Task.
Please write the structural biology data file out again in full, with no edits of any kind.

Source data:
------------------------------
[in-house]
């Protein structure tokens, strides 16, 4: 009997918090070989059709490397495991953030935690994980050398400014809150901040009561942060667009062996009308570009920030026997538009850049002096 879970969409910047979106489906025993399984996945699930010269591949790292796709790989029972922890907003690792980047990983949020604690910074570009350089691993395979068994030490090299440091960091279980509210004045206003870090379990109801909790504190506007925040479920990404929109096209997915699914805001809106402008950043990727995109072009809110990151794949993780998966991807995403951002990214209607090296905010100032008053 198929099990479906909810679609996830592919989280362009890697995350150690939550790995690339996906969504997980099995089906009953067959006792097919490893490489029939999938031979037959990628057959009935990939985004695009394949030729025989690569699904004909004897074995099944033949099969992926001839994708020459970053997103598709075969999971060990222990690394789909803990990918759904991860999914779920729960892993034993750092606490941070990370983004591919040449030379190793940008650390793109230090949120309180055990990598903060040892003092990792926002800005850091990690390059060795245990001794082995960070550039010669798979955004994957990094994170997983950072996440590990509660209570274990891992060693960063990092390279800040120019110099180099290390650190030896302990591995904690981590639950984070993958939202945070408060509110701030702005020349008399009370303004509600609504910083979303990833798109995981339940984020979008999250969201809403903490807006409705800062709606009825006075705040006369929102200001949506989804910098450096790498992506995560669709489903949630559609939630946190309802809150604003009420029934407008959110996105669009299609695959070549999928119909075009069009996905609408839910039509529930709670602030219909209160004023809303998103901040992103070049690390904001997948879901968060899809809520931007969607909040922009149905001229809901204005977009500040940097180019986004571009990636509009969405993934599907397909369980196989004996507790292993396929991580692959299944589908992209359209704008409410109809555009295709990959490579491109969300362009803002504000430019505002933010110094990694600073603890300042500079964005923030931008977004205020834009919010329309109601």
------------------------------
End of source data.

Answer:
[in-house]
């Protein structure tokens, strides 16, 4: 009997918090070989059709490397495991953030935690994980050398400014809150901040009561942060667009062996009308570009920030026997538009850049002096 879970969409910047979106489906025993399984996945699930010269591949790292796709790989029972922890907003690792980047990983949020604690910074570009350089691993395979068994030490090299440091960091279980509210004045206003870090379990109801909790504190506007925040479920990404929109096209997915699914805001809106402008950043990727995109072009809110990151794949993780998966991807995403951002990214209607090296905010100032008053 198929099990479906909810679609996830592919989280362009890697995350150690939550790995690339996906969504997980099995089906009953067959006792097919490893490489029939999938031979037959990628057959009935990939985004695009394949030729025989690569699904004909004897074995099944033949099969992926001839994708020459970053997103598709075969999971060990222990690394789909803990990918759904991860999914779920729960892993034993750092606490941070990370983004591919040449030379190793940008650390793109230090949120309180055990990598903060040892003092990792926002800005850091990690390059060795245990001794082995960070550039010669798979955004994957990094994170997983950072996440590990509660209570274990891992060693960063990092390279800040120019110099180099290390650190030896302990591995904690981590639950984070993958939202945070408060509110701030702005020349008399009370303004509600609504910083979303990833798109995981339940984020979008999250969201809403903490807006409705800062709606009825006075705040006369929102200001949506989804910098450096790498992506995560669709489903949630559609939630946190309802809150604003009420029934407008959110996105669009299609695959070549999928119909075009069009996905609408839910039509529930709670602030219909209160004023809303998103901040992103070049690390904001997948879901968060899809809520931007969607909040922009149905001229809901204005977009500040940097180019986004571009990636509009969405993934599907397909369980196989004996507790292993396929991580692959299944589908992209359209704008409410109809555009295709990959490579491109969300362009803002504000430019505002933010110094990694600073603890300042500079964005923030931008977004205020834009919010329309109601």